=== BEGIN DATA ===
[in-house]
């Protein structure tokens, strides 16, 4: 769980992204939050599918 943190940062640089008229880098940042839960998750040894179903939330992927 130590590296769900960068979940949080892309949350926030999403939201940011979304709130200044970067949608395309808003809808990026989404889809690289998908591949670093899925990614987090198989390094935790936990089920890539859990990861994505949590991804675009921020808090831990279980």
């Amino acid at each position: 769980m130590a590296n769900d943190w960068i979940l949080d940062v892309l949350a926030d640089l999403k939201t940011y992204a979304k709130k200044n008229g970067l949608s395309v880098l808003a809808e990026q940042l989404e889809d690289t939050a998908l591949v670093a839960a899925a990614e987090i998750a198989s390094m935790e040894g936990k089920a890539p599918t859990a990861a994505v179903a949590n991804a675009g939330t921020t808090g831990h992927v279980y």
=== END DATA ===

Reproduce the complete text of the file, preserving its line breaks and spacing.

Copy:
[in-house]
């Protein structure tokens, strides 16, 4: 769980992204939050599918 943190940062640089008229880098940042839960998750040894179903939330992927 130590590296769900960068979940949080892309949350926030999403939201940011979304709130200044970067949608395309808003809808990026989404889809690289998908591949670093899925990614987090198989390094935790936990089920890539859990990861994505949590991804675009921020808090831990279980």
């Amino acid at each position: 769980m130590a590296n769900d943190w960068i979940l949080d940062v892309l949350a926030d640089l999403k939201t940011y992204a979304k709130k200044n008229g970067l949608s395309v880098l808003a809808e990026q940042l989404e889809d690289t939050a998908l591949v670093a839960a899925a990614e987090i998750a198989s390094m935790e040894g936990k089920a890539p599918t859990a990861a994505v179903a949590n991804a675009g939330t921020t808090g831990h992927v279980y």